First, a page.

Hunt like an athlete sounds a hell of lot better than hunt like a lackadaisical slug.  Fit for the mountains, injury resistant, and conditioned to excel at the sport of hunting.  A true predator will take the woods prepared unlike a non-athletic couch potato.  So, to hunt like an athlete I believe you have to train like an athlete. Stop, I didn’t say you had to run ultra-marathons, shoot twice a day everyday, nor did I say you had to be extremist.  I’m saying there’s a new age of athletes taking to the field ready to conquer new ground and tame the mountains.  Athletes train for their sport year round and they are smart about it.  The following is a formula or template for hunting athletes to utilize.  The template is rooted in sports periodization, meaning the training should be organized and planned in advance of hunting season.  It should consider the athlete’s potential, his/her performance needed for the hunt, and calendar of competition.  It has to be simple, suggestive, and above all flexible as its content can be modified to meet the athletes’ rate of progress.  Here is how to organize your training into three primary phases.
The first phase is the off-season or transition period.  Hunting season winds down, daylight hours dwindle, and instead of hibernation its time to get your cross-train on.  General Physical Preparedness (GPP) is a term we use to define physical competency in an array of physical skills.  Skills such as endurance, stamina, strength, flexibility, speed, power, coordination, accuracy, agility, and balance.  Improving your GPP is the root of cross-training.  Make yourself a well-rounded athlete this time of year by keeping your workouts on shuffle mode.  Designate time to several facets of fitness, for example start the week off with a run, next a weight training circuit, and finish the week by swimming laps.  Mix and match, keep the body guessing and avoid training the things at which you excel in.  If you’re ready to run a marathon, gravitate towards a strength bias workout or even powerlifting.  Conversely, if you’re crushing the workouts with weights, steer the other direction and hit the stamina and endurance side.  Ideally you’re working at minimizing your weaknesses.  This phase can last around 2-4 months depending on your circumstance.  Most hunters do the bulk of their hunting in the fall and so that’s what we’re training towards.  After we’ve built a great physical base through cross-training, it’s time to get a little more specific in the longer second phase.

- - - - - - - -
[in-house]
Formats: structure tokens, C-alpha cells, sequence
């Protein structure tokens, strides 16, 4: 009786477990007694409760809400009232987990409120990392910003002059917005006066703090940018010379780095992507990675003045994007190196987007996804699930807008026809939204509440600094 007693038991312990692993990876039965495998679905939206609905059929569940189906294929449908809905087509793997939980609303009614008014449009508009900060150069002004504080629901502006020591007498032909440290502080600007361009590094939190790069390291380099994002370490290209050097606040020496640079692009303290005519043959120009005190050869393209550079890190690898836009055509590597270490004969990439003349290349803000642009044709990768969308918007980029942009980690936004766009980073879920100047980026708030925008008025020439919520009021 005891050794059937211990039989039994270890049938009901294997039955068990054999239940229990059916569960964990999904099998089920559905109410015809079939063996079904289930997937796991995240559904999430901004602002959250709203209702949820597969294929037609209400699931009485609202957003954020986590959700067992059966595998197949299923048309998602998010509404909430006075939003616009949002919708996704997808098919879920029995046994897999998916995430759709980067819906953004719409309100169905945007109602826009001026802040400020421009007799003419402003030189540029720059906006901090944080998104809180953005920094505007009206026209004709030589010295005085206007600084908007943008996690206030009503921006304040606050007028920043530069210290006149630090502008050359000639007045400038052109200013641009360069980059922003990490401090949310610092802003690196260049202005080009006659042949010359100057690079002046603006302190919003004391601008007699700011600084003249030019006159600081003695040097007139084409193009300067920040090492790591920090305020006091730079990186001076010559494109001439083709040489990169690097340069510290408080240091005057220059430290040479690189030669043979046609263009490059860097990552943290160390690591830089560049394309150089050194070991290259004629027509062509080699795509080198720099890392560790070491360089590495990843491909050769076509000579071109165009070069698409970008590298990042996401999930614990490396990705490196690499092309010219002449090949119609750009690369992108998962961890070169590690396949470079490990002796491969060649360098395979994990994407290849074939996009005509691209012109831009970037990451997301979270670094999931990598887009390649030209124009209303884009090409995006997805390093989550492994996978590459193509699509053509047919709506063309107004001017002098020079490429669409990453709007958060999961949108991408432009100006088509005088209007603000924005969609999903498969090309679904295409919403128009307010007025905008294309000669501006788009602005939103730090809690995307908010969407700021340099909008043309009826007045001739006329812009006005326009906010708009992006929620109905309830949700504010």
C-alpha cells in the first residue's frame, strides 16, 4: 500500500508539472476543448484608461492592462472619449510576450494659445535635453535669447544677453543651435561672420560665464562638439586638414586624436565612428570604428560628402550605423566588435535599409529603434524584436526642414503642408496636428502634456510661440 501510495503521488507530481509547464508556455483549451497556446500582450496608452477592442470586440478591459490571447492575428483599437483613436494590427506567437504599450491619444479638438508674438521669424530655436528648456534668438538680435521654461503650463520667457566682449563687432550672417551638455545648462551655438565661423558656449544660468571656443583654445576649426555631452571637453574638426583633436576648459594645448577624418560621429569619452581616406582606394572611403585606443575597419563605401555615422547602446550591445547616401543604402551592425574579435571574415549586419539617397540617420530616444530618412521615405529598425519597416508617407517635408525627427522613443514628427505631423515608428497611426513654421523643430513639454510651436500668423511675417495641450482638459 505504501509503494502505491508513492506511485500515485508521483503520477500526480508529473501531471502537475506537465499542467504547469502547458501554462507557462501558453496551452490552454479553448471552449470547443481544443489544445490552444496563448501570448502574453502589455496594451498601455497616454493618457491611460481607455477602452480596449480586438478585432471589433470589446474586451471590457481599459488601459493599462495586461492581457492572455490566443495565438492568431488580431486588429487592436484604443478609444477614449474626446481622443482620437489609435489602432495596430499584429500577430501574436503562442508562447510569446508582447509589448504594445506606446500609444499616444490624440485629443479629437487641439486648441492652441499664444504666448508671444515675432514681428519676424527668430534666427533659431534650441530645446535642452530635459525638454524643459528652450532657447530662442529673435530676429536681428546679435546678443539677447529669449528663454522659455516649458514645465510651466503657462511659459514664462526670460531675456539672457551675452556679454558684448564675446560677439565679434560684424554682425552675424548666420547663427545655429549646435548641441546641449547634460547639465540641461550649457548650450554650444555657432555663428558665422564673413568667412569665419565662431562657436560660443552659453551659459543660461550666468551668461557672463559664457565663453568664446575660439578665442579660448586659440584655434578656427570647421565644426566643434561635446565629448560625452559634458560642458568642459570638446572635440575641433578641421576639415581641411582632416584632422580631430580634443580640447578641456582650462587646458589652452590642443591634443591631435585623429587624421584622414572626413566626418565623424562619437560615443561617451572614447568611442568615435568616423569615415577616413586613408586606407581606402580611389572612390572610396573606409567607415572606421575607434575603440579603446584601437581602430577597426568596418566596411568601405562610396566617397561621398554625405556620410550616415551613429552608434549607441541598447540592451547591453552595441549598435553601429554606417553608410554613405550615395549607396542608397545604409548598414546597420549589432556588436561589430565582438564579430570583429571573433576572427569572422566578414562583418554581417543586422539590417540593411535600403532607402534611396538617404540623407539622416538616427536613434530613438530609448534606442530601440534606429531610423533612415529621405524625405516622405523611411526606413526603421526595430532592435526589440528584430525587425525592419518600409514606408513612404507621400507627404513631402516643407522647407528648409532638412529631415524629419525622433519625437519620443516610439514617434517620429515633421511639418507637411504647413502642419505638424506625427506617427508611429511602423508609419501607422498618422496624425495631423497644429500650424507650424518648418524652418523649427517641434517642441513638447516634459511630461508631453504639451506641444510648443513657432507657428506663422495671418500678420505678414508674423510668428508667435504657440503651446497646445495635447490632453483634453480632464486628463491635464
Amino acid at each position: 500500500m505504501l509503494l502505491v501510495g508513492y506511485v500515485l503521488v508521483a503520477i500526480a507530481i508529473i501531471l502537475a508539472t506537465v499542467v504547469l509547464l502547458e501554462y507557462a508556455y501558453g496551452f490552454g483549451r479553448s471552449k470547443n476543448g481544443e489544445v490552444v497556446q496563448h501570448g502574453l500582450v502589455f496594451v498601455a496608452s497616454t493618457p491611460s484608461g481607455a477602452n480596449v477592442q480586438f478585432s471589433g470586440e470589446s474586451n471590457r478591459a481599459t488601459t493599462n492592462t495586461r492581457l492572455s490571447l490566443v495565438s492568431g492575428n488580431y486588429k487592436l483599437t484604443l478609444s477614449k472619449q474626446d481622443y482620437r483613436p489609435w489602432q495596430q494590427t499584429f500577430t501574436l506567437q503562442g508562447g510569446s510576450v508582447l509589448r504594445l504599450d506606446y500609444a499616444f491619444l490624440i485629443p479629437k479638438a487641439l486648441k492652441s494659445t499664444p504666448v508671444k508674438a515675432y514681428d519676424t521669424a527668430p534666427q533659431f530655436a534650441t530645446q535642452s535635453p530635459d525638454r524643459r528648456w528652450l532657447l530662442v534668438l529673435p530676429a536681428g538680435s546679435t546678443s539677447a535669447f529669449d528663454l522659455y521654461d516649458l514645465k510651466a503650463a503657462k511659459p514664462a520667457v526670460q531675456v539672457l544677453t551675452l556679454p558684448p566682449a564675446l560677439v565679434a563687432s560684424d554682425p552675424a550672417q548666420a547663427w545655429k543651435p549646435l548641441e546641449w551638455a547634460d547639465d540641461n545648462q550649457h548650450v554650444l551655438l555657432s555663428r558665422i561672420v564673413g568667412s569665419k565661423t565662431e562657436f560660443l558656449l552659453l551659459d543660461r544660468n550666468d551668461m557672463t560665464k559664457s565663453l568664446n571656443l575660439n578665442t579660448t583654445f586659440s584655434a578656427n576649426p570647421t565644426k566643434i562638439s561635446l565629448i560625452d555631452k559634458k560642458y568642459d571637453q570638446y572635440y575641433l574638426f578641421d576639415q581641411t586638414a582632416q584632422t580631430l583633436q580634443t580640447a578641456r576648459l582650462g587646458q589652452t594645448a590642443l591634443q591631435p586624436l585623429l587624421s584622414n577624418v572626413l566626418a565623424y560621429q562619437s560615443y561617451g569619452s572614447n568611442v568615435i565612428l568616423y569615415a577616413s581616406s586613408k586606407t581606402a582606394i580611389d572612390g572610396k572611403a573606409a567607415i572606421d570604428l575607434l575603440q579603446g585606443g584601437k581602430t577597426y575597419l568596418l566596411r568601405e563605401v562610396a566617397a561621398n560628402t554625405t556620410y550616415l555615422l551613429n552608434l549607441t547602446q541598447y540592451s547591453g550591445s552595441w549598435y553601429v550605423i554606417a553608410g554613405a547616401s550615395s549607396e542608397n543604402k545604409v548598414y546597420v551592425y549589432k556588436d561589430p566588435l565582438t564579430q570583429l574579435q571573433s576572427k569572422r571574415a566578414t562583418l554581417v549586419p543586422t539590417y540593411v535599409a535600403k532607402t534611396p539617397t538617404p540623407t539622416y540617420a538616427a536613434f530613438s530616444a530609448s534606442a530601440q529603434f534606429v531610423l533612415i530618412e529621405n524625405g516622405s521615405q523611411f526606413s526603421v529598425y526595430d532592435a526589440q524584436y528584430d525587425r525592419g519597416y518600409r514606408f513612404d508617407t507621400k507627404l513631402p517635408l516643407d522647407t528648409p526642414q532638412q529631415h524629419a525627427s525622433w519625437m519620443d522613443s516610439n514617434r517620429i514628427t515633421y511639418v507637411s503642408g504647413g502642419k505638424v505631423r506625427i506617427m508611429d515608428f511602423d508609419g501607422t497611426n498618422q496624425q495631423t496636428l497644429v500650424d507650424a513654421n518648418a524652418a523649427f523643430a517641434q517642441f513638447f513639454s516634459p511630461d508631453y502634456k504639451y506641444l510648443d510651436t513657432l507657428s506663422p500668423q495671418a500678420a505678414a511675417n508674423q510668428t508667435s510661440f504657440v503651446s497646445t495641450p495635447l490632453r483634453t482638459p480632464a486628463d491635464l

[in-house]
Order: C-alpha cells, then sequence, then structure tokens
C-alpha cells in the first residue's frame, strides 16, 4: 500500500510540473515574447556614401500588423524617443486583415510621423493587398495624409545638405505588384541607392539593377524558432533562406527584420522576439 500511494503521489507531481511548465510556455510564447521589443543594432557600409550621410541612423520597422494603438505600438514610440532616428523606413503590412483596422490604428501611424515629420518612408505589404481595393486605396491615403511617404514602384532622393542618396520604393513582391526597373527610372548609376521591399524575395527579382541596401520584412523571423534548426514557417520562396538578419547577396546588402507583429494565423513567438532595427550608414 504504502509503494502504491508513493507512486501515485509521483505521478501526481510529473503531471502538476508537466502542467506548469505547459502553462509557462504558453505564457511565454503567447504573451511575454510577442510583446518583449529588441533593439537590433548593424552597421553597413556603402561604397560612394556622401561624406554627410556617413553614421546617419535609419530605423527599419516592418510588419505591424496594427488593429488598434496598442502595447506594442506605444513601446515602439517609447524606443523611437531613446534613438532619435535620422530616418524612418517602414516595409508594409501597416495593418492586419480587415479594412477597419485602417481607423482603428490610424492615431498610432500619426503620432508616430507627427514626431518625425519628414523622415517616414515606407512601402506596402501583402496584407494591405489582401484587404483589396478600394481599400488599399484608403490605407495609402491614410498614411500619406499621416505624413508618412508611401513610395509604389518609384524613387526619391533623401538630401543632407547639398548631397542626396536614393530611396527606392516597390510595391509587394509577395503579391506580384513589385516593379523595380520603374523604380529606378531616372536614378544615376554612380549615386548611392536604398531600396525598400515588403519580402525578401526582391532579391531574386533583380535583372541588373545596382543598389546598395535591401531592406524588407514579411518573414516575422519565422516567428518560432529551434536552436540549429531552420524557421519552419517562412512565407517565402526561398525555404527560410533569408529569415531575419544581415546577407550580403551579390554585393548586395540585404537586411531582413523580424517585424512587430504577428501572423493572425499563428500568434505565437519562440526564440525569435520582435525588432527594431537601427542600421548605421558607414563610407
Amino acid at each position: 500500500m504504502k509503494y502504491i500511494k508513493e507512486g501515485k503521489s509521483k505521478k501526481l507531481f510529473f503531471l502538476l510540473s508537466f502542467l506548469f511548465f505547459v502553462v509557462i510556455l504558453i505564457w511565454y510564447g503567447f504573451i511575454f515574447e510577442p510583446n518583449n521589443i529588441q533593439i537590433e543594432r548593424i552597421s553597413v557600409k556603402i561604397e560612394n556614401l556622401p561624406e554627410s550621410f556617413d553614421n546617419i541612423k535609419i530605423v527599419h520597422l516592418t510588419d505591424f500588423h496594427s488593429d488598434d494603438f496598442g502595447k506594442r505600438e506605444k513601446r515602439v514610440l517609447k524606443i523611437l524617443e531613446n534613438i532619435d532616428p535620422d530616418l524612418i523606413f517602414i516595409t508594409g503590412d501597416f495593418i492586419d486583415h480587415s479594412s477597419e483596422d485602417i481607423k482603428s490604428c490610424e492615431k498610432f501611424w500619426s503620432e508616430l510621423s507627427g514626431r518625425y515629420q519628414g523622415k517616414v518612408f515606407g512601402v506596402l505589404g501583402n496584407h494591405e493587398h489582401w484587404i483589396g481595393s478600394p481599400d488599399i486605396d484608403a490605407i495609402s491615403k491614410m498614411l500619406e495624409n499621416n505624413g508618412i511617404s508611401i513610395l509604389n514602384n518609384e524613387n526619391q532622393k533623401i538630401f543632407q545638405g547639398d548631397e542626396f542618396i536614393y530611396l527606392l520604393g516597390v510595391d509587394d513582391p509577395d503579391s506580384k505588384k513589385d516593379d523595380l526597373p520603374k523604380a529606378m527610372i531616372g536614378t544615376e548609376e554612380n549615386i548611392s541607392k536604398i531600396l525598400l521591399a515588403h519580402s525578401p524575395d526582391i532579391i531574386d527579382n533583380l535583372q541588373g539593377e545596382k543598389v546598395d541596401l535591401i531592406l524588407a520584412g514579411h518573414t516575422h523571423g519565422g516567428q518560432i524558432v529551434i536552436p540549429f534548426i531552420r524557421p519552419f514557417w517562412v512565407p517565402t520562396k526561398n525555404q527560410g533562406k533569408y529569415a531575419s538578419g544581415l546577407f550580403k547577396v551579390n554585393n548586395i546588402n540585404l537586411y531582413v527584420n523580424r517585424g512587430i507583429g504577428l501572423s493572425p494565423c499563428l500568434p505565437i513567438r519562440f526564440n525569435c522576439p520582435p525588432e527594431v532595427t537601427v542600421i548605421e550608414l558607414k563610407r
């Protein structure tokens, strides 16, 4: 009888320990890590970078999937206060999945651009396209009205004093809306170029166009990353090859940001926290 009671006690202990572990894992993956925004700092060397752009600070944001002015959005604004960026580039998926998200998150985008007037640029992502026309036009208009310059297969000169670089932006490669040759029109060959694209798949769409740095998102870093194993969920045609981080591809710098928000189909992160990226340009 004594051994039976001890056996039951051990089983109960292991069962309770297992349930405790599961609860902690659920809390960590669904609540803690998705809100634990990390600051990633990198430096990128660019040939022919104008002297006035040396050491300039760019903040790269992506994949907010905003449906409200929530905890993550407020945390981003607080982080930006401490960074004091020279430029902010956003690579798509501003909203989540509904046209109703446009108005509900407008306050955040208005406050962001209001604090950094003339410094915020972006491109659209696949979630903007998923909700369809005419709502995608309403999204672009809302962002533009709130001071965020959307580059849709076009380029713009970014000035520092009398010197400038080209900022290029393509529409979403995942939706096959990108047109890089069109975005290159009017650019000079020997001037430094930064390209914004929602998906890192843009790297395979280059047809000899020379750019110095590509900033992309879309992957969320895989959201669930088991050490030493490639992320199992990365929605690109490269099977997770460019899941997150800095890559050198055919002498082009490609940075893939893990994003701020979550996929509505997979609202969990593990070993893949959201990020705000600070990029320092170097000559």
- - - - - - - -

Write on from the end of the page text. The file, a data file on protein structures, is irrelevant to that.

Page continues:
The preparation or pre-season phase is the longest phase and has the most specificity towards our sport.  Most guys/gals out West will have mountains and hills to tackle during their hunt so the main focus for this phase is to build our mountain conditioning so it peaks come early fall.  We hunt with a pack on our back, a weapon in hand, and boots on our feet.  These three items will be important training gear for the next 3-5 months.  We can plan our work by converting the months into weeks so the mileage and hiking frequency builds steadily each week.  Most preparation phases have a 12-20 week window meaning you have to do a couple of cross-training bouts a week and slowly add hiking with weight and shooting your weapon.  The beginning of preparation phase is around April or May and will only yield a handful of miles under the boot, but come July and August we’re loaded down with a 40lb pack and hiking/walking upwards of 10 miles a week plus doping in the weapon.  The key to pre-season conditioning is to get the necessary cross-training workouts in during the week while you’re on a work schedule, and save the weekends for scouting/training with a pack and weapon.  Hopefully you’re getting some overnight camps in, working through old and new equipment, and scouting out your targets for the fall.  Once hunting season arrives, we don’t want to lose out on over a half of year’s training so we need to cover the competition or in-season training phase.

In-season training is really about maintenance.  We’re not trying to get stronger, we’re not increasing our endurance, and our workout frequency is probably at half or less.  In order to get the most bang for our buck, we typically train total body workouts at high intensity inside a 20 minute window of time.  This is when circuit training is at the forefront, we look to do workouts under the gun of a stopwatch and compete against each other during the workout.  These workouts should be quick and dirty blasting your entire body, tapping your muscles and cardio system in one shot.  You may be gone days or weeks at a time during the in-season phase, that’s ok because it’s time to perform, this is what you’ve been training for all year.

Athletes do the workouts that are necessary for improvement in performance.  I hope your motivation to train stems from performance ambition as well, not for improvement in appearance or aesthetics alone.  Hunters want to stay in shape year round for health reasons, for injury prevention reasons, and because it bolsters their chances of longevity in the field.  We need to be able to accomplish a lot of work in a short amount of time, be able to pack out our harvest no matter the distance, and be able to cover ground in a blink of the eye.  To be the predator you want to be, you have to train like an athlete.